LANGLEY AIR FORCE BASE, VA, UNITED STATES
LANGLEY AIR FORCE BASE, Va. - A multitude of social media platforms has made sharing every aspect of lives easy, immediate and permanent. Because of this, and the rate information spreads through the internet, U.S. military members must ensure to think before they post.
Leaders at Joint Base Langley-Eustis have made it a point to inform U.S. Air Force airmen and U.S. Army soldiers of the consequences of unprofessional online behavior and encourage them to practice respectable social media etiquette.
“[Unprofessional online behavior] can affect morale, good order and discipline,” said Senior Master Sgt. Joshua Tidwell, 633rd Medical Group first sergeant. “On a national scale, it could affect the public's opinion and that of Congressional leaders.”
Recent posts by U.S. Service members on Facebook and Instagram have caused a flurry of negative attention. These social media missteps highlight the importance of upholding the military’s values and image.
“As service members, you represent the entire military,” said U.S. Air Force Staff Sgt. Jervina Johnson, 633rd Comptroller Squadron financial services supervisor and security manager. “If you post something [on a social media site] that is inappropriate, it is going to be seen as a reflection of the entire military.”
Although a photo, video or status update may have been posted months or years ago, the ability of cell phones to capture and upload photos means what was shot a year ago is just as accessible as what was shot a minute ago. If content is dishonorable to the military and brought to the attention of a service member’s unit, it may result in disciplinary action.
“Whatever you share on social media is permanent,” Johnson said. “If you do not want the world to know, then you should not post it. Something posted five years ago can resurface at any time, even if it was just a ‘younger, dumber you.’”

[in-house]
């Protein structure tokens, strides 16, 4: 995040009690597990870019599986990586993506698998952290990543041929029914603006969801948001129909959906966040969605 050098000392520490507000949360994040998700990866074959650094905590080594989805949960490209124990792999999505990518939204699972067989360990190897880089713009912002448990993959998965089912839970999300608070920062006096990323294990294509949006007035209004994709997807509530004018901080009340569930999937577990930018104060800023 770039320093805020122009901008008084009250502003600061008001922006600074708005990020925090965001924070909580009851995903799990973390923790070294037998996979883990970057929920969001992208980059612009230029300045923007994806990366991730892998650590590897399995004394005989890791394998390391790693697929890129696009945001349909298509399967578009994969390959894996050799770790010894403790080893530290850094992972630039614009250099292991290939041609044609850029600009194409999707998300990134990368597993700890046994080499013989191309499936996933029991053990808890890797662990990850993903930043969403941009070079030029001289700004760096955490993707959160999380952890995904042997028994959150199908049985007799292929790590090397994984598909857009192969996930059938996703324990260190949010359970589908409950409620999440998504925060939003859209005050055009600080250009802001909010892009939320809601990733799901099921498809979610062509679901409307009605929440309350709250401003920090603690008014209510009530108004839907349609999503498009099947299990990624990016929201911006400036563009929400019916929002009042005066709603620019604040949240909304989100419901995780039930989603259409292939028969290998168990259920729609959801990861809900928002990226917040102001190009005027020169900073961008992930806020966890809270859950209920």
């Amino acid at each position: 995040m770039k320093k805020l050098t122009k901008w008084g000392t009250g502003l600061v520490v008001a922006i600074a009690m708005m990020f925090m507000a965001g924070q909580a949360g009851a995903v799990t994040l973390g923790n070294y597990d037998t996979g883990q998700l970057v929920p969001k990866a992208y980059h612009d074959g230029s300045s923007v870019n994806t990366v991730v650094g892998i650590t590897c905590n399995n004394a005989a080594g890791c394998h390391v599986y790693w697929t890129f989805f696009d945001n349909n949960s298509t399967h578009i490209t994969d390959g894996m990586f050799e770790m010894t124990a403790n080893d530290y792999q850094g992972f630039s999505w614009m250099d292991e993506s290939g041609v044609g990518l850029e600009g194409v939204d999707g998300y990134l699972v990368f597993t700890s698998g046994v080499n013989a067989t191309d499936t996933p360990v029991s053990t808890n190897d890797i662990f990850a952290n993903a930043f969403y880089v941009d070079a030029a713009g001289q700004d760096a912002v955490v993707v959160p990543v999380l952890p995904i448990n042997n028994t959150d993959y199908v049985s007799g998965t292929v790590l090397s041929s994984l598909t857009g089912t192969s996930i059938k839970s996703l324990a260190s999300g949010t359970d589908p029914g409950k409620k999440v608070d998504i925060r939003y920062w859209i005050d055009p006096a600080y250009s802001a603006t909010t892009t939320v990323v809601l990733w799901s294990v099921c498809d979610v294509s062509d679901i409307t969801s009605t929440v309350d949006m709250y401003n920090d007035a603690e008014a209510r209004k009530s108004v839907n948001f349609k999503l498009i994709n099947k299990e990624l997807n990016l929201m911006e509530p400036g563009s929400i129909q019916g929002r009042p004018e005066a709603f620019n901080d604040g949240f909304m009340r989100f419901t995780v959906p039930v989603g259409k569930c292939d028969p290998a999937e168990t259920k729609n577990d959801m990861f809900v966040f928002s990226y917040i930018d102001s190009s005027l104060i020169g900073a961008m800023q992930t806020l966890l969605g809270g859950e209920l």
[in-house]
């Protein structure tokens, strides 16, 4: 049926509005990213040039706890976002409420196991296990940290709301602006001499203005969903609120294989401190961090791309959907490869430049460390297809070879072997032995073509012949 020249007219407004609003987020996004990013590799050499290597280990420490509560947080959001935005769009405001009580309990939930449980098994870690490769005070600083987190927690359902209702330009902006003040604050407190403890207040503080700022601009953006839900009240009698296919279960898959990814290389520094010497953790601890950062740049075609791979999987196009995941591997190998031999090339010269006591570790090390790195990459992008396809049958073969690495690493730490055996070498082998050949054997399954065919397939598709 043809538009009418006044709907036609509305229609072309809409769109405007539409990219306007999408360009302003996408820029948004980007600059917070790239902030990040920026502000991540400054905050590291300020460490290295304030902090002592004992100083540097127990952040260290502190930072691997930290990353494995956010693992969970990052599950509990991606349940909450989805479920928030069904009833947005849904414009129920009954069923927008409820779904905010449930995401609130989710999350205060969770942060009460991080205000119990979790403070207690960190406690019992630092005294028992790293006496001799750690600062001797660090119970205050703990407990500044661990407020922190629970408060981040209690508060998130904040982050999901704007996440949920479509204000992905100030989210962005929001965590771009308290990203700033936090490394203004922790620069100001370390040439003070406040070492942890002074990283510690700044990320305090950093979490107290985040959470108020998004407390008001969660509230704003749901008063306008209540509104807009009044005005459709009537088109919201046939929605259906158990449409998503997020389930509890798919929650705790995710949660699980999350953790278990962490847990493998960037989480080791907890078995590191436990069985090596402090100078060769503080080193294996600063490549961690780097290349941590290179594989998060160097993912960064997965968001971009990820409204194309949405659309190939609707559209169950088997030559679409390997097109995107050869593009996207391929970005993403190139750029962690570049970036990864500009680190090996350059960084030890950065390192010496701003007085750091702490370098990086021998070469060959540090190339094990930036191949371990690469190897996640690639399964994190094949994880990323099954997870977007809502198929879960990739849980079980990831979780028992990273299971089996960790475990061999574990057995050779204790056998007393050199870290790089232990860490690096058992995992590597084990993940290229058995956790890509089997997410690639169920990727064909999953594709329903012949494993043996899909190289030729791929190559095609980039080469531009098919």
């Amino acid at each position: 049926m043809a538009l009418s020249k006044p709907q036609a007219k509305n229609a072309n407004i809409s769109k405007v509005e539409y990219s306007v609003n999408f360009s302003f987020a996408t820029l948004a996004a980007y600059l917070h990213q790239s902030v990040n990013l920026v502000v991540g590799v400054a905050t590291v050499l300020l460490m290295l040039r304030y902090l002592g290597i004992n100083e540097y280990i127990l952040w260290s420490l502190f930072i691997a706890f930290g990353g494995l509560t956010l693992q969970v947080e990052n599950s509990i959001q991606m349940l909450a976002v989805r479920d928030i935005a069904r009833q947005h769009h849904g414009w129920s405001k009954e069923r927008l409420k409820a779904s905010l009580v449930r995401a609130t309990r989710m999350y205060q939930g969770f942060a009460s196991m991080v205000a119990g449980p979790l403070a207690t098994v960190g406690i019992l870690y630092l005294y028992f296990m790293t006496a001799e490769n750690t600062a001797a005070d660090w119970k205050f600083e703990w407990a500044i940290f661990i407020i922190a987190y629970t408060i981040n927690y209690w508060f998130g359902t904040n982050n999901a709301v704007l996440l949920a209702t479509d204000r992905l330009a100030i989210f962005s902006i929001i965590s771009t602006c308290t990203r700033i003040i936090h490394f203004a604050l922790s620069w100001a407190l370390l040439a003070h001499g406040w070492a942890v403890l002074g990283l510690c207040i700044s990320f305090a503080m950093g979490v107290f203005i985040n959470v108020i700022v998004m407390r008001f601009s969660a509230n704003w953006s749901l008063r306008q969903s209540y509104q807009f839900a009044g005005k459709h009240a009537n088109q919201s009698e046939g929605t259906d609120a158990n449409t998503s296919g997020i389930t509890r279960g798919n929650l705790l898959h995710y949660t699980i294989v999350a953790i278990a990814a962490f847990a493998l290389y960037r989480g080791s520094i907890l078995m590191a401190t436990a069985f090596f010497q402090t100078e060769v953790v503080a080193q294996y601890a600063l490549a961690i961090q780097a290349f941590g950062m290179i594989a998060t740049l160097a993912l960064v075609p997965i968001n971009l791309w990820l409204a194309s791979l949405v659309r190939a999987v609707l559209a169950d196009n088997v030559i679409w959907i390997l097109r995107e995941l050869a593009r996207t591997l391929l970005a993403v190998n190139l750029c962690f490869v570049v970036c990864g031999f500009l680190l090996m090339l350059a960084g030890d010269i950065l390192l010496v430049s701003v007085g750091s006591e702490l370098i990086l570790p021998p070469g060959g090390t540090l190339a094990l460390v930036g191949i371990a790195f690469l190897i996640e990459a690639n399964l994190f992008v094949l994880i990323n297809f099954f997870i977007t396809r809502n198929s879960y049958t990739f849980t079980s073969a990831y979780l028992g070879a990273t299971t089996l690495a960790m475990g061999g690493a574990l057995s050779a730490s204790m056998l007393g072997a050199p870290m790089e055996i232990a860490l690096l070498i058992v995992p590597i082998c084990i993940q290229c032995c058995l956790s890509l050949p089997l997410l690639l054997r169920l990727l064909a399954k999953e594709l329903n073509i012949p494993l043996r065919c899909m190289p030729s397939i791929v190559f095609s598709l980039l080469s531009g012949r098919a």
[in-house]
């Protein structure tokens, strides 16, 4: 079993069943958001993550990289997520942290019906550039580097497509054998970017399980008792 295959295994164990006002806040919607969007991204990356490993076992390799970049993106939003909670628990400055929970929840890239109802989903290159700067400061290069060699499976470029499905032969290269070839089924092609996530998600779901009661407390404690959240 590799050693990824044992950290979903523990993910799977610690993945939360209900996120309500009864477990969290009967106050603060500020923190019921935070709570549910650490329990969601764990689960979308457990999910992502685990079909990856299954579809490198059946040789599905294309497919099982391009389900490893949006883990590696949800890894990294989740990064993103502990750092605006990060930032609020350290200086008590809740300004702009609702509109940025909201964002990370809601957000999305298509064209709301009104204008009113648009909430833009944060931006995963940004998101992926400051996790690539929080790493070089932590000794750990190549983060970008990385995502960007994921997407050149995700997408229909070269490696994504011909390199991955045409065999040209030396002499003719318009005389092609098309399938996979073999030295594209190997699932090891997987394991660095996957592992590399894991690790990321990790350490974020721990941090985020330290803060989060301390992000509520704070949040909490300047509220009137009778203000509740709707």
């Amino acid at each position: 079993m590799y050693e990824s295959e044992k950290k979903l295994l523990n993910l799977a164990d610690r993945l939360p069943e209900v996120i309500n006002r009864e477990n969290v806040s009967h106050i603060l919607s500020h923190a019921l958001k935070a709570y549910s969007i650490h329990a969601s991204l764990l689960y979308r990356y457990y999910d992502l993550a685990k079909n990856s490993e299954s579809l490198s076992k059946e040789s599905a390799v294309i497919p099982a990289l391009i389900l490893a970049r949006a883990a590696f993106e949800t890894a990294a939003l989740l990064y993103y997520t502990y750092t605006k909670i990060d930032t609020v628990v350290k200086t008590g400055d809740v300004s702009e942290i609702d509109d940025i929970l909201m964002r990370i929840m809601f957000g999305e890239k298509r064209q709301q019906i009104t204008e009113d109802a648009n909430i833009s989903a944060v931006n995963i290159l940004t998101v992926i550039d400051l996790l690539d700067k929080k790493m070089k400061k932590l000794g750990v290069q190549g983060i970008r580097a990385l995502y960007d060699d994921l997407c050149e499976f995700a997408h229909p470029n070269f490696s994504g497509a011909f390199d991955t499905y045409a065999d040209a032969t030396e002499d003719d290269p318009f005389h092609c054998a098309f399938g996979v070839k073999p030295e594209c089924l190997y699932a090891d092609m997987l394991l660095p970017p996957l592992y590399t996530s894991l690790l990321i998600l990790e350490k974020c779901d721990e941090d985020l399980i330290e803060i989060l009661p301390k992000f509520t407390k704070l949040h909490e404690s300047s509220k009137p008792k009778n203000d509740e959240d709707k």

Some service members may use social media sites as a means of venting frustration. Members must remember they may be held liable if their statements defy the Uniform Code of Military Justice, including: Article 88, Contempt toward officials, Article 89, Disrespect toward superior commissioned officer, and Article 91, Insubordinate conduct toward a warrant officer, noncommissioned officer or petty officer; among others.
“Social media can be a tremendous asset or a tremendous vulnerability, depending on the quality of discretion employed by the users,” Tidwell said. “Before posting something, think, ‘Would my base commander approve of this post if it made it onto [a television channel]?’”
The following lists include useful social media tips provided by the U.S. Army Social Media Handbook and the Air Force Social Media Guide:
What not to post
- Classified information
- Specific unit movement information
- If and when a family is going on vacation or leaving the house vacant
- Gossip and anything that may be considered offensive
- Any information that would infringe upon the personal rights of others
- Information concerning personnel missing or killed in action prior to release by DOD
- Anything that would discredit the Armed Forces
Good items to post
- Pride and support for service, units, specialties and other service members
- General statements about service or duty
- Corrections to misrepresentations made about the military – remember to do so respectfully and accurately
For more information about social media etiquette, visit www.af.mil/Portals/1/documents/SocialMediaGuide2013.pdf for the Air Force Social Media Guide and www.25idl.army.mil/Social_media_handbook.pdf for the U.S. Army Social Media Handbook.
Airmen and soldiers can also reference Air Force Instruction 1-1 and Army Regulation 600-50.
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This work, Think first, post later: The importance of respectable social media etiquette, by SSgt Aubrey White, identified by DVIDS, is free of known copyright restrictions under U.S. copyright law.